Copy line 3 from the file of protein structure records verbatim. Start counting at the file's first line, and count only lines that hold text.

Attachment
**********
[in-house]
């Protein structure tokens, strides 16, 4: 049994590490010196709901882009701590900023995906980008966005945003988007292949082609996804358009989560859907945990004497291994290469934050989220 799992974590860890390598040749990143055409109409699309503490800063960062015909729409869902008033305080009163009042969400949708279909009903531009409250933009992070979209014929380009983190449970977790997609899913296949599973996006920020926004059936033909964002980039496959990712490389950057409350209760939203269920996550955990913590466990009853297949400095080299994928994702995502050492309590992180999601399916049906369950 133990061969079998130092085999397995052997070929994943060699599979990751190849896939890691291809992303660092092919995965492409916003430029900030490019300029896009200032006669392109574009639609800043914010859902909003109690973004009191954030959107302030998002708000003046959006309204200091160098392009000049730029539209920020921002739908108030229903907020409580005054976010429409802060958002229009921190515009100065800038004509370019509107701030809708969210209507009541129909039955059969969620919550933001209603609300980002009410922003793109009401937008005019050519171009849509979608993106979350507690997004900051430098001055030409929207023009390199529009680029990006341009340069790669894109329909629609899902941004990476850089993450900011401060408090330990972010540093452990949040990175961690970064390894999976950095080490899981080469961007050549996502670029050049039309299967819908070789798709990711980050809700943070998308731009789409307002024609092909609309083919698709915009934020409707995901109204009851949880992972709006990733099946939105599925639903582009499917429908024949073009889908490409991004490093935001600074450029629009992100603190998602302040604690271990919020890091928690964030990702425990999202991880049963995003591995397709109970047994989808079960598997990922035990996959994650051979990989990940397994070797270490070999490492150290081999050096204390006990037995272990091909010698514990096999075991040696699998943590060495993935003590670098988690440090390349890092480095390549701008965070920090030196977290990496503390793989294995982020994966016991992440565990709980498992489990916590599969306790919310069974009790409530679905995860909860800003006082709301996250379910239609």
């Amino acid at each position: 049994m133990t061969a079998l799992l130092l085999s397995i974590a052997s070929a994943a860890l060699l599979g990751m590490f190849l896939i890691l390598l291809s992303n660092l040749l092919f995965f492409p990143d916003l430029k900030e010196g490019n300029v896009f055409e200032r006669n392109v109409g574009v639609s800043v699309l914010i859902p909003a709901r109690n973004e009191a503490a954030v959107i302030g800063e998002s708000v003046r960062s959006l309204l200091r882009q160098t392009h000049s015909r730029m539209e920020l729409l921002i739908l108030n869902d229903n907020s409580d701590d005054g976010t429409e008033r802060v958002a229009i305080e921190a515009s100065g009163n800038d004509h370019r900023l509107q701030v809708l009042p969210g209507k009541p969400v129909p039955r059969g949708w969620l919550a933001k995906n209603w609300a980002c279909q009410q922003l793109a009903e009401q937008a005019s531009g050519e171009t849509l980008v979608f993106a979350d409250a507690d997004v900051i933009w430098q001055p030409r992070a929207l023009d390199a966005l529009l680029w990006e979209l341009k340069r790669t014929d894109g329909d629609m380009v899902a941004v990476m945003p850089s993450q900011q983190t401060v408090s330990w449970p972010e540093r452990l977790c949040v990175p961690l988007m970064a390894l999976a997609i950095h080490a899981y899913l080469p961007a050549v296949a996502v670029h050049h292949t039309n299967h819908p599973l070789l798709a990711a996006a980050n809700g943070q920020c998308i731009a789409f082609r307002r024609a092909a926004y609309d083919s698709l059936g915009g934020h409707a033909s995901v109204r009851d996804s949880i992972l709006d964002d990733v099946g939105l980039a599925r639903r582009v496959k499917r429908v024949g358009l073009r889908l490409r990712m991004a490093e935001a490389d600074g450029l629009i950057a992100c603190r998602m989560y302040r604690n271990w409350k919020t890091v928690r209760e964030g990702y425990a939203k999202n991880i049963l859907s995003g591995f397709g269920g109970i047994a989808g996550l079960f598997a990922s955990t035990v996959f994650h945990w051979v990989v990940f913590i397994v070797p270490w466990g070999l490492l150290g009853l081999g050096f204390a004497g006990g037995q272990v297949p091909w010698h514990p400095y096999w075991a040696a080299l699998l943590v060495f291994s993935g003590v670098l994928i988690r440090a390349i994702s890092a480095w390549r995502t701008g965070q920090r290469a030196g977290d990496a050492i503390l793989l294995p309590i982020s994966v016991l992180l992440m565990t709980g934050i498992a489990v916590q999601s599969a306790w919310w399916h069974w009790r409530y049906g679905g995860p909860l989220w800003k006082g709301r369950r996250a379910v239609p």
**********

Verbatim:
């Amino acid at each position: 049994m133990t061969a079998l799992l130092l085999s397995i974590a052997s070929a994943a860890l060699l599979g990751m590490f190849l896939i890691l390598l291809s992303n660092l040749l092919f995965f492409p990143d916003l430029k900030e010196g490019n300029v896009f055409e200032r006669n392109v109409g574009v639609s800043v699309l914010i859902p909003a709901r109690n973004e009191a503490a954030v959107i302030g800063e998002s708000v003046r960062s959006l309204l200091r882009q160098t392009h000049s015909r730029m539209e920020l729409l921002i739908l108030n869902d229903n907020s409580d701590d005054g976010t429409e008033r802060v958002a229009i305080e921190a515009s100065g009163n800038d004509h370019r900023l509107q701030v809708l009042p969210g209507k009541p969400v129909p039955r059969g949708w969620l919550a933001k995906n209603w609300a980002c279909q009410q922003l793109a009903e009401q937008a005019s531009g050519e171009t849509l980008v979608f993106a979350d409250a507690d997004v900051i933009w430098q001055p030409r992070a929207l023009d390199a966005l529009l680029w990006e979209l341009k340069r790669t014929d894109g329909d629609m380009v899902a941004v990476m945003p850089s993450q900011q983190t401060v408090s330990w449970p972010e540093r452990l977790c949040v990175p961690l988007m970064a390894l999976a997609i950095h080490a899981y899913l080469p961007a050549v296949a996502v670029h050049h292949t039309n299967h819908p599973l070789l798709a990711a996006a980050n809700g943070q920020c998308i731009a789409f082609r307002r024609a092909a926004y609309d083919s698709l059936g915009g934020h409707a033909s995901v109204r009851d996804s949880i992972l709006d964002d990733v099946g939105l980039a599925r639903r582009v496959k499917r429908v024949g358009l073009r889908l490409r990712m991004a490093e935001a490389d600074g450029l629009i950057a992100c603190r998602m989560y302040r604690n271990w409350k919020t890091v928690r209760e964030g990702y425990a939203k999202n991880i049963l859907s995003g591995f397709g269920g109970i047994a989808g996550l079960f598997a990922s955990t035990v996959f994650h945990w051979v990989v990940f913590i397994v070797p270490w466990g070999l490492l150290g009853l081999g050096f204390a004497g006990g037995q272990v297949p091909w010698h514990p400095y096999w075991a040696a080299l699998l943590v060495f291994s993935g003590v670098l994928i988690r440090a390349i994702s890092a480095w390549r995502t701008g965070q920090r290469a030196g977290d990496a050492i503390l793989l294995p309590i982020s994966v016991l992180l992440m565990t709980g934050i498992a489990v916590q999601s599969a306790w919310w399916h069974w009790r409530y049906g679905g995860p909860l989220w800003k006082g709301r369950r996250a379910v239609p």